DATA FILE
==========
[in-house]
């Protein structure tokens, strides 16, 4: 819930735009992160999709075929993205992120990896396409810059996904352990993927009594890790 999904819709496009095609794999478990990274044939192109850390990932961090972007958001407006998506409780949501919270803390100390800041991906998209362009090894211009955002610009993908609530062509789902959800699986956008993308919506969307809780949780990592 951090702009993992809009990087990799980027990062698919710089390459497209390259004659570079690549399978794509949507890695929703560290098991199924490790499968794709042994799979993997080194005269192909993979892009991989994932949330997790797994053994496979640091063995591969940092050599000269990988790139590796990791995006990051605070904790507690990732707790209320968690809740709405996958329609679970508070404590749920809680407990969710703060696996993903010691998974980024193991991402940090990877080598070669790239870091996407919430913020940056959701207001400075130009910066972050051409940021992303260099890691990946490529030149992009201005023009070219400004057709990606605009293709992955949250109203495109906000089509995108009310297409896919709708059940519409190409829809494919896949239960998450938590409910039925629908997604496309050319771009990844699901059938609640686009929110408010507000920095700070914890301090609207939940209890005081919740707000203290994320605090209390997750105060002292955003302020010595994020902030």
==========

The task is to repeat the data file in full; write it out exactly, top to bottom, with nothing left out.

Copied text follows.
[in-house]
């Protein structure tokens, strides 16, 4: 819930735009992160999709075929993205992120990896396409810059996904352990993927009594890790 999904819709496009095609794999478990990274044939192109850390990932961090972007958001407006998506409780949501919270803390100390800041991906998209362009090894211009955002610009993908609530062509789902959800699986956008993308919506969307809780949780990592 951090702009993992809009990087990799980027990062698919710089390459497209390259004659570079690549399978794509949507890695929703560290098991199924490790499968794709042994799979993997080194005269192909993979892009991989994932949330997790797994053994496979640091063995591969940092050599000269990988790139590796990791995006990051605070904790507690990732707790209320968690809740709405996958329609679970508070404590749920809680407990969710703060696996993903010691998974980024193991991402940090990877080598070669790239870091996407919430913020940056959701207001400075130009910066972050051409940021992303260099890691990946490529030149992009201005023009070219400004057709990606605009293709992955949250109203495109906000089509995108009310297409896919709708059940519409190409829809494919896949239960998450938590409910039925629908997604496309050319771009990844699901059938609640686009929110408010507000920095700070914890301090609207939940209890005081919740707000203290994320605090209390997750105060002292955003302020010595994020902030």